Because of these ethical and moral issues, the administration of President George W. Bush maintained a policy of no federal funding for stem cell research involving embryonic material. In 2009, President Barack Obama reversed this decision, revoking Bush's executive order, and allowing research on embryonic stem cells by scientists who receive federal funding, as long as such research is "scientifically worthy" and performed within current laws.

Research on stem cells has also provided some insight into the nature and potential treatment of diabetes, which affects millions of people around the world. Other sources for stem cells beside human embryos may be discovered, or the use of human embryos may be monitored more stringently in upcoming projects.

The Health Board is dedicated to providing accurate and trustworthy information. We carefully select reputable sources and employ a rigorous fact-checking process to maintain the highest standards. To learn more about our commitment to accuracy, read our editorial process.
Michael Pollick
By Michael Pollick
As a frequent contributor to The Health Board, Michael Pollick uses his passion for research and writing to cover a wide range of topics. His curiosity drives him to study subjects in-depth, resulting in informative and engaging articles. Prior to becoming a professional writer, Michael honed his skills as an English tutor, poet, voice-over artist, and DJ.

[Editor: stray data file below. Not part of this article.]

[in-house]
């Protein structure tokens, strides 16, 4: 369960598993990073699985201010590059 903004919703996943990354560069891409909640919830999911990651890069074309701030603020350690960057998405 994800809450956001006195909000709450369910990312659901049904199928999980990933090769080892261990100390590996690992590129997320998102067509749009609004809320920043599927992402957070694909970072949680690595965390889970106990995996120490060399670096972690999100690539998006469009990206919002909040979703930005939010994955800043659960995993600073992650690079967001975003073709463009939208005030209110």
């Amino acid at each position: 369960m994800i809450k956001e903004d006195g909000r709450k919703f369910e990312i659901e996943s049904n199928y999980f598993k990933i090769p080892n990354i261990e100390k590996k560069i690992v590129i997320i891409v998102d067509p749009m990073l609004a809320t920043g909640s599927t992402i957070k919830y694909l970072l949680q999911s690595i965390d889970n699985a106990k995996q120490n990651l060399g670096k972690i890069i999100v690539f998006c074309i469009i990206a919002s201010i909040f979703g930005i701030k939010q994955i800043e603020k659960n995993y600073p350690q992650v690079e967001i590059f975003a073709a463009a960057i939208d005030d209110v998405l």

Discussion Comments
By indemnifyme — On Sep 12, 2012

@strawCake - I agree with you. Plus, there are other places to get stem cells, as the article said. If scientists focused on umbilical cord stem cell research, I think it would be a lot more ethical to use Federal funds for it.

By strawCake — On Sep 12, 2012

I don't think Federal funding should pay for stem cell research. If private companies want to pay for it, that's fine. But I don't want my tax money going towards any kind of research that's being done with the remains of aborted fetuses.

I don't care how many people could be helped by stem cell research info, I just don't think doing this kind of research is ethical.

By JaneAir — On Sep 11, 2012

@Monika - I agree with you. It's not like the current stem cell research policy gives people an incentive to get an abortion or try to miscarry. As the article said, no one is paid for making that kind of donation. If the mother has a miscarriage or was going to have an abortion anyway, why not do something useful with the biological material that's left over?

By Monika — On Sep 10, 2012

I am really hoping the United States will eventually allow Federal funding for stem cell research again. I think that we're missing out on a lot of stem cell research potential by having such these laws in place.

As the article said, scientists can probably find treatments and/or cures for any number of diseases from stem cell research. But without funding, the research can only go so far!

I don't see anything unethical about using stem cells from miscarried or aborted fetuses, as long as the people who donate the material aren't paid for it in any way.

Michael Pollick
Michael Pollick
As a frequent contributor to The Health Board, Michael Pollick uses his passion for research and writing to cover a wide...